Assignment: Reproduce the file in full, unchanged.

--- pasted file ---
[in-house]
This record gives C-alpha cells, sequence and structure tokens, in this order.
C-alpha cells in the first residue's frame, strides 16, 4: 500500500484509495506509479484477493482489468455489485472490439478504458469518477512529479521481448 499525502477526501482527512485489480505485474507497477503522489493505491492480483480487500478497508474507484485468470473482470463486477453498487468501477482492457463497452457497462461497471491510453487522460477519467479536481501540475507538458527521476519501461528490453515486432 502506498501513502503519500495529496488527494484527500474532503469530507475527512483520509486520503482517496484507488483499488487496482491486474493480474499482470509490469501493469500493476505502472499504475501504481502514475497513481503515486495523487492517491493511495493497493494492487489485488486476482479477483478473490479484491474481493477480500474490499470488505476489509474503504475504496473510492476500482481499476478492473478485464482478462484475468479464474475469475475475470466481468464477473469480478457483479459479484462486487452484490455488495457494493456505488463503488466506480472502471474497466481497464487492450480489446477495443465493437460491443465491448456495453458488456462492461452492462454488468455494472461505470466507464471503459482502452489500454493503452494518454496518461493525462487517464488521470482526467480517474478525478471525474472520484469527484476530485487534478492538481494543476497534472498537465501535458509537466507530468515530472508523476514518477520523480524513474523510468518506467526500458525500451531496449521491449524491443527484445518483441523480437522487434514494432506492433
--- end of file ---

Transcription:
[in-house]
This record gives C-alpha cells, sequence and structure tokens, in this order.
C-alpha cells in the first residue's frame, strides 16, 4: 500500500484509495506509479484477493482489468455489485472490439478504458469518477512529479521481448 499525502477526501482527512485489480505485474507497477503522489493505491492480483480487500478497508474507484485468470473482470463486477453498487468501477482492457463497452457497462461497471491510453487522460477519467479536481501540475507538458527521476519501461528490453515486432 502506498501513502503519500495529496488527494484527500474532503469530507475527512483520509486520503482517496484507488483499488487496482491486474493480474499482470509490469501493469500493476505502472499504475501504481502514475497513481503515486495523487492517491493511495493497493494492487489485488486476482479477483478473490479484491474481493477480500474490499470488505476489509474503504475504496473510492476500482481499476478492473478485464482478462484475468479464474475469475475475470466481468464477473469480478457483479459479484462486487452484490455488495457494493456505488463503488466506480472502471474497466481497464487492450480489446477495443465493437460491443465491448456495453458488456462492461452492462454488468455494472461505470466507464471503459482502452489500454493503452494518454496518461493525462487517464488521470482526467480517474478525478471525474472520484469527484476530485487534478492538481494543476497534472498537465501535458509537466507530468515530472508523476514518477520523480524513474523510468518506467526500458525500451531496449521491449524491443527484445518483441523480437522487434514494432506492433